“I remember being back there with Isaac,” reminisced event host Liz Smith as she took command of Carnegie Hall’s Isaac Stern Auditorium/Ronald O. Perelman stage. “No one can be happier [tonight] than our [late] founder, Skitch Henderson, who [always] packed this hall with kids of New York who are New York’s future. There are 800 of them in the gallery seats at this performance.” Smith applauded the evening’s co-host, Denis Leary, star of acclaimed hit cable-TV series “Rescue Me,” for “personally raising $2 million for firemen across America.” Then, baton in hand and sporting red-soled black spike heels, Meredith Vieira, co-host NBC’s “Today” show and host of ABC’s “Who Wants To Be a Millionaire,” conducted the Pops Orchestra plus Macy’s Great American Marching Band in George Gershwin’s “Strike Up the Band” and John Philip Sousa’s “The Stars and Stripes Forever.” Golden-voiced Lea Salonga performed “Just Beyond the Dream” by Brian Besterman and William Schermerhorn, and John Lloyd Young, star of “Jersey Boys,” sang George Davis Weiss/Bob Thiele’s upbeat “What a Wonderful World,” accompanied by the Young People’s Chorus. Post-concert, buses waiting outside of Carnegie Hall whisked the black-tie members in the audience to The Pierre for dinner, dancing and mingling with the Pops’ stars — including Sedaka and his wife, Leba, (whom he met in the Catskills).


On May 2, pint-sized, indefatigable Ruth Westheimer was center stage at a reception hosted by Mark Gerson at his home for the launch of her book, “The Olive and the Tree: The Secret Strength of the Druze” (Lantern Books), a fascinating companion to her documentary of the same name. Working the room like a miniature Perle Mesta, Westheimer (author of 32 books!) greeted all the guests then started introducing them to each other. Among her fans that evening were Edith Everett, Ingeborg Rennert, Malcolm Thomson, Alan Slifka, David Marwell, Richard Heffner, Matthew Lazar and Israel’s consul general, Arye Mekel.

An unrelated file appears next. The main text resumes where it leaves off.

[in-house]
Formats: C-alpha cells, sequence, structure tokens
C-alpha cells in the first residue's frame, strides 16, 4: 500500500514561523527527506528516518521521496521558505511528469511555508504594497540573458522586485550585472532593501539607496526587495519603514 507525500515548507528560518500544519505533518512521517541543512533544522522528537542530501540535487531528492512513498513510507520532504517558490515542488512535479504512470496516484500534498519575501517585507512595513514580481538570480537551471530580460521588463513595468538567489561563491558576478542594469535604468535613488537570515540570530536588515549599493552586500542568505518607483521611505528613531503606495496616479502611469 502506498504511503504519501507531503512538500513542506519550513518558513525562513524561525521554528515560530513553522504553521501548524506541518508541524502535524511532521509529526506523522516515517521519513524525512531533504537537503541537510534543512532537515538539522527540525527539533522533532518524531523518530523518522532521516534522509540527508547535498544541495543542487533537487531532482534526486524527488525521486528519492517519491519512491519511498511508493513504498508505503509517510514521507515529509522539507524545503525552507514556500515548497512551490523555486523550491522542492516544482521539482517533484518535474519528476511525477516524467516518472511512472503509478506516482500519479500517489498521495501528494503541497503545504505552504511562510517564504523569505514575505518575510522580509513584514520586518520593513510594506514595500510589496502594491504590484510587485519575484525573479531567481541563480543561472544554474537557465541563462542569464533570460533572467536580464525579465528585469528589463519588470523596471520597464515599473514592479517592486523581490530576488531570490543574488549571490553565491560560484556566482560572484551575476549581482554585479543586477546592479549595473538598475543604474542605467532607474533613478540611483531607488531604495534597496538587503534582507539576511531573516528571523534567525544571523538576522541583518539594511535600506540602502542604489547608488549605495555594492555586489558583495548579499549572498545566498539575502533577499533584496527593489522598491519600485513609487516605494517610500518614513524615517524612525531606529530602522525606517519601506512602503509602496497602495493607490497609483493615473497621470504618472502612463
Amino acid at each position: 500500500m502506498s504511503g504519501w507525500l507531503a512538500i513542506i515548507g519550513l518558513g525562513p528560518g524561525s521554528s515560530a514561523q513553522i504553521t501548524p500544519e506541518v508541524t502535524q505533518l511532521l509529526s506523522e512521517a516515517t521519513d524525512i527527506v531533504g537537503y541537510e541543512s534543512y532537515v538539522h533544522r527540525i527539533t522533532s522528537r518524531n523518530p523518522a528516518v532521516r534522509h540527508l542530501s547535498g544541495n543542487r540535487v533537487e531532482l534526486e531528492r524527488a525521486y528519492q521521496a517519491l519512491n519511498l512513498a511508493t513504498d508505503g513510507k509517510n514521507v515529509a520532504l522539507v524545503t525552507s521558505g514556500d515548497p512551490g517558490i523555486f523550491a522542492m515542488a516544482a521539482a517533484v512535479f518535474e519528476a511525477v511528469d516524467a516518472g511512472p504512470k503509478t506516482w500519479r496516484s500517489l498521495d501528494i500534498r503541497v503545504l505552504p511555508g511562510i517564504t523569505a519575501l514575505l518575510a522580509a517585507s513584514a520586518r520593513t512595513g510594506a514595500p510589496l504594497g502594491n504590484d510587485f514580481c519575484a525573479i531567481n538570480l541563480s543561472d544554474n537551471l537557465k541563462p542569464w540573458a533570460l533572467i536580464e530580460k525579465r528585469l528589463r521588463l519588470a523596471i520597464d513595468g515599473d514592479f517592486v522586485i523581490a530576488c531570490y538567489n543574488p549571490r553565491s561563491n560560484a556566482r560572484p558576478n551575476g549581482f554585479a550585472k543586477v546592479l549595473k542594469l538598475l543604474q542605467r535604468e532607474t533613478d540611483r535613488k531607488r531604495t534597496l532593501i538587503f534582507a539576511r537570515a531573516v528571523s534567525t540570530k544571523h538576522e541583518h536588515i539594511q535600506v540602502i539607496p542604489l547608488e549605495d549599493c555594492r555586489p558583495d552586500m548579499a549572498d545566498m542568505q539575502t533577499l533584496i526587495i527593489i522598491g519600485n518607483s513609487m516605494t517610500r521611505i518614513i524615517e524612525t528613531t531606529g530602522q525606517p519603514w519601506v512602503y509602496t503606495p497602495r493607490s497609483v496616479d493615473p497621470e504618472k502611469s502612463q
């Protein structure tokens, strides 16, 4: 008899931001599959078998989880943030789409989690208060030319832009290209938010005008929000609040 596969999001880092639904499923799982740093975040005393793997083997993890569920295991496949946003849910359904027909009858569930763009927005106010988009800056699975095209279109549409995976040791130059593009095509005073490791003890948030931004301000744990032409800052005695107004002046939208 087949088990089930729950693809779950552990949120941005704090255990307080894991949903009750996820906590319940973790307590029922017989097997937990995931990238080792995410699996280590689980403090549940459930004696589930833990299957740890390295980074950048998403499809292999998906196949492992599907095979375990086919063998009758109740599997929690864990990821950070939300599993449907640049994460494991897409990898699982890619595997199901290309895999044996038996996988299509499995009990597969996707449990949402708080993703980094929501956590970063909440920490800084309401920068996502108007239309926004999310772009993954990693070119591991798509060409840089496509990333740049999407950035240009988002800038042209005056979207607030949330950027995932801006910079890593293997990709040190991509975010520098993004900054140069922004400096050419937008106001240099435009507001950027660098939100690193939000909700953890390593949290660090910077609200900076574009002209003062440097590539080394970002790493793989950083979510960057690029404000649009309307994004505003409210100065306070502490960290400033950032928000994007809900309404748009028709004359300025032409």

Over the years, she has perfected a paparazzi-galvanizing moment that not even Paris Hilton or her ilk could match. No matter how tall the male honoree, she would home in on him, put one arm behind his neck in a headlock, pull him down to her height and then kiss him on the cheek. The rest is print history. It’s my contention that this never-fail technique was conceived at the 1992 American Booksellers Association convention in California. Random House was hosting a private party at the Sherman Library and Gardens in Corona del Mar for Earvin “Magic” Johnson in honor of his then forthcoming autobiography, “My Life.” Hundreds of fans slowly snaked through the magnificently sculptured grounds. Suddenly, there in front of us was Dr. Ruth! In her inimitable voice, she proclaimed, “I vant you to see that I am standing on line like everyone else!” She then asked if Karen would take a picture of her “with Magic.” By the time sequoia-tall Johnson stooped to embrace Lilliputian Westheimer, the photographers were in a photo-op frenzy. Then Westheimer spotted Random House CEO Alberto Vitale. She rushed over to him, grasped him by the neck and, as the cameras flashed, bestowed upon him what was to become her signature photo-op hug and kiss. Earlier that day, on the convention floor, she told me about her forthcoming documentary, “Surviving Salvation,” which is about Ethiopian Jews who immigrated to Israel in 1991. Soberly she added, “For this cause, I am a tireless schnorrer.”